Man to Man

Manfred Karge, translated by Anthony Vivis
Danielle Tarento & Mercury Theatre, Colchester
Park Theatre

Man to Man Credit: Mike Kwasniak
Man to Man Credit: Mike Kwasniak
Man to Man Credit: Mike Kwasniak

It is always a challenge for any actors to undertake the onerous task of a solo performance, in that they have to keep the audience engaged only by the power of their acting and, in case of text-based drama, by making the words shine through their refined abilities.

This is especially difficult when the historical backdrop is a serious one, that of Germany—from its chaotic pre-war period through the brutality of Second World War, to the economic miracle and the fall of the Berlin Wall—and the subject at hand is the suffering and the poverty of the common people involved, expressed by a script dense with imagery and poeticisms.

It is even more difficult if the show requires a radical process of transformation—from woman to man, in this case—as well as showing that such a transformation is false, enforced and troublesome.

This is what the actress Tricia Kelly and director Tilly Branson had to contend with by bringing the production of Man to Man by German veteran playwright Manfred Karge, from the Mercury Theatre in Colchester, where it was staged in autumn 2013, to London at the Park Theatre.

Ella Gericke takes on her dead husband's identity, Max Gericke, allegedly in order to secure an income for herself in pre-war Germany. Through the recollection of her wretched life events, it becomes clear that circumstances keep her from taking back her own identity, even after the war.

This, however, does not stop her from desiring to be a woman and even having an affair, as a woman incognito, with the owner of the plastic factory at which she works. If the disguise, the change of identity does not make total sense, it is because the play, despite the realistic tone in condemning social inequalities, stands as a metaphor for a German ‘fatherland’, an Arian manhood that is imposed, vile and artificial (it is all about ‘schnapps and beer’).

The underlying political message of the play even condemns the German post-war miracle for a wealth that is never shared with the common people. On stage, the transformation is radical in Kelly as a drunken miserable ‘butch’ who recalls her life with pain and distress.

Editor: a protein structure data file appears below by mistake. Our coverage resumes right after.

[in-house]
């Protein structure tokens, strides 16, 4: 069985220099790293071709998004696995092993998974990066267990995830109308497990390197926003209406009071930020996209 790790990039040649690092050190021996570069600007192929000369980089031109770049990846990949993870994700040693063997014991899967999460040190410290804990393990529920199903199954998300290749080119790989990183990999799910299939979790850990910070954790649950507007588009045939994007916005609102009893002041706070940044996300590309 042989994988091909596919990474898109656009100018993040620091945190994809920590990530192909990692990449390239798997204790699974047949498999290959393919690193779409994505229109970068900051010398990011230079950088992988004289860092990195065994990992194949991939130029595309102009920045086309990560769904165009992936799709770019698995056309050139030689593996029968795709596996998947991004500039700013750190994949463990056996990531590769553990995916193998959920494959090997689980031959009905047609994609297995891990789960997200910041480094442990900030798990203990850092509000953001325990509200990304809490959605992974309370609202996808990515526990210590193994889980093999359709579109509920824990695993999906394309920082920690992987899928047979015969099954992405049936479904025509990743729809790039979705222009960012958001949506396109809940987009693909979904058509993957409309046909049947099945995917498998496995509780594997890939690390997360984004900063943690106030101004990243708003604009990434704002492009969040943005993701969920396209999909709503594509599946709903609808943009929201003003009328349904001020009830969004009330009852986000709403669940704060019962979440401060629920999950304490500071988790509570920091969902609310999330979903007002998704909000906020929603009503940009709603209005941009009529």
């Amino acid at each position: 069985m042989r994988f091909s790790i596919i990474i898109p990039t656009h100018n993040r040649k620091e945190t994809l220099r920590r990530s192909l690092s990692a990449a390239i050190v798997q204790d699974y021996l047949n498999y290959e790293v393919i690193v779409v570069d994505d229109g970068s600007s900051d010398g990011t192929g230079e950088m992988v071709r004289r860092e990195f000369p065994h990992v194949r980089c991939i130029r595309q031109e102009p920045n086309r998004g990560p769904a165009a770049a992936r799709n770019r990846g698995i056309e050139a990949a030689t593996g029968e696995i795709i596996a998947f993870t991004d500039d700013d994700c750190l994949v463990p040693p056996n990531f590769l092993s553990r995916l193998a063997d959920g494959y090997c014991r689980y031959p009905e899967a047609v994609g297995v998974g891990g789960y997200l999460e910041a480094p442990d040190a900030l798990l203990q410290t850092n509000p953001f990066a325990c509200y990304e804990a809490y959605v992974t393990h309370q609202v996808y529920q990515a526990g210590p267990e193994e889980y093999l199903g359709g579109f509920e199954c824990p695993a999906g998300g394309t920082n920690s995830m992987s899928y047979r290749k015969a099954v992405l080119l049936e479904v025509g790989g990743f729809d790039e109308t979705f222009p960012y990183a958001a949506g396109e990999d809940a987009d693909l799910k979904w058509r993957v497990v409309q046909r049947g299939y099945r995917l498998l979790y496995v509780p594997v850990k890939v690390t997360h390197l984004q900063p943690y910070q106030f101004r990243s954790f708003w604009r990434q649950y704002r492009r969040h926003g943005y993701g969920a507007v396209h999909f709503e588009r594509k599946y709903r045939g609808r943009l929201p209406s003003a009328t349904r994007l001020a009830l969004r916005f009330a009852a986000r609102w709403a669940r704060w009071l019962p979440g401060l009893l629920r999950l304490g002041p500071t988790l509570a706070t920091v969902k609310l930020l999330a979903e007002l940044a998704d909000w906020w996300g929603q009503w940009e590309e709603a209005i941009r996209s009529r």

It is indeed a strong and tense performance in its physicality and projection, of which Kelly should be proud, because we can see in her strained eyes, as she bows to the audience’s clapping after the end, the heart and soul she gave to embody this character. However, some tiredness from the obvious pathetic, continuously spelt out to the audience, can be felt very early at the start and in parts of the show.

The directing does not seem really willing to lift the script from a monotonous tragic. In some parts the script, in its beautifully poetic translation, by the recently deceased Anthony Vivis, would have probably required some irony and sarcasm, less self-pity.

Premièred at the Traverse theatre in 1988 under the direction of Stephen Unwin with a young Tilda Swinton, the original German play, with the title Jackie Wie Hose (‘six of one and half a dozen of the other’ in English), was written in the early 80s, before the wall fell in '89.

I am not sure why the references to the German reunification were added to the original script, and whether they served any purpose other than imposing more distress onto the poor Max/Ella who cannot find her husband’s grave in the East.

What does not help the show either is also the awkward sitting arrangement at Park 90. Used to and normally enjoying the theatrical experience in small black boxes, I found myself struggling for clear sight, especially at the times when the actress was sitting right on the floor.

Overall, one cannot deny the power of this solo performance and it is a pity that it hits the wrong note in a few places.

Reviewer: Mary Mazzilli

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